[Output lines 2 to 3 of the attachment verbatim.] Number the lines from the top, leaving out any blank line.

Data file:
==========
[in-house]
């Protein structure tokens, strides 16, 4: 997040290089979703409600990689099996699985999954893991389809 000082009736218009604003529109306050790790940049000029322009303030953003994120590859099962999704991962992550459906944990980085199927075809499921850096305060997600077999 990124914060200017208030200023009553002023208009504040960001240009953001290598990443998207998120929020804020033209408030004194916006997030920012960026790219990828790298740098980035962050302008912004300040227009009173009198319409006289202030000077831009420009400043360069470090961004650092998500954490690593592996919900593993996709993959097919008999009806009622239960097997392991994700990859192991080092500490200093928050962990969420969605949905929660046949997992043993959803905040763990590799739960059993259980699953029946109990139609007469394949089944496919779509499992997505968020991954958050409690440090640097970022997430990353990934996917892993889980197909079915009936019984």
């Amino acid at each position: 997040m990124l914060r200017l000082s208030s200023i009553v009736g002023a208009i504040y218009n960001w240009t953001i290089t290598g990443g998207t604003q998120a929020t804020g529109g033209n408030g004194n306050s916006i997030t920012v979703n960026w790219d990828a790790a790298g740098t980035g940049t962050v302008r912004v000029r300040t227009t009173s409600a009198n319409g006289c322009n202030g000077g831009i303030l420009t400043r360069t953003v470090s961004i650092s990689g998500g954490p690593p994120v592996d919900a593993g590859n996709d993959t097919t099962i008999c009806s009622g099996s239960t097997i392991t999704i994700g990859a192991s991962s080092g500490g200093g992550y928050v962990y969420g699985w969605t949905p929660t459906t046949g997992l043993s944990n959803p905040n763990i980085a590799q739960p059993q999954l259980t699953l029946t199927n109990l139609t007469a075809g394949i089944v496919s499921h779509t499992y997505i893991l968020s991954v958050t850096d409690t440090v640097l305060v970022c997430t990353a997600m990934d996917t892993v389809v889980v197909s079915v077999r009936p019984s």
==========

């Protein structure tokens, strides 16, 4: 997040290089979703409600990689099996699985999954893991389809 000082009736218009604003529109306050790790940049000029322009303030953003994120590859099962999704991962992550459906944990980085199927075809499921850096305060997600077999 990124914060200017208030200023009553002023208009504040960001240009953001290598990443998207998120929020804020033209408030004194916006997030920012960026790219990828790298740098980035962050302008912004300040227009009173009198319409006289202030000077831009420009400043360069470090961004650092998500954490690593592996919900593993996709993959097919008999009806009622239960097997392991994700990859192991080092500490200093928050962990969420969605949905929660046949997992043993959803905040763990590799739960059993259980699953029946109990139609007469394949089944496919779509499992997505968020991954958050409690440090640097970022997430990353990934996917892993889980197909079915009936019984």
């Amino acid at each position: 997040m990124l914060r200017l000082s208030s200023i009553v009736g002023a208009i504040y218009n960001w240009t953001i290089t290598g990443g998207t604003q998120a929020t804020g529109g033209n408030g004194n306050s916006i997030t920012v979703n960026w790219d990828a790790a790298g740098t980035g940049t962050v302008r912004v000029r300040t227009t009173s409600a009198n319409g006289c322009n202030g000077g831009i303030l420009t400043r360069t953003v470090s961004i650092s990689g998500g954490p690593p994120v592996d919900a593993g590859n996709d993959t097919t099962i008999c009806s009622g099996s239960t097997i392991t999704i994700g990859a192991s991962s080092g500490g200093g992550y928050v962990y969420g699985w969605t949905p929660t459906t046949g997992l043993s944990n959803p905040n763990i980085a590799q739960p059993q999954l259980t699953l029946t199927n109990l139609t007469a075809g394949i089944v496919s499921h779509t499992y997505i893991l968020s991954v958050t850096d409690t440090v640097l305060v970022c997430t990353a997600m990934d996917t892993v389809v889980v197909s079915v077999r009936p019984s």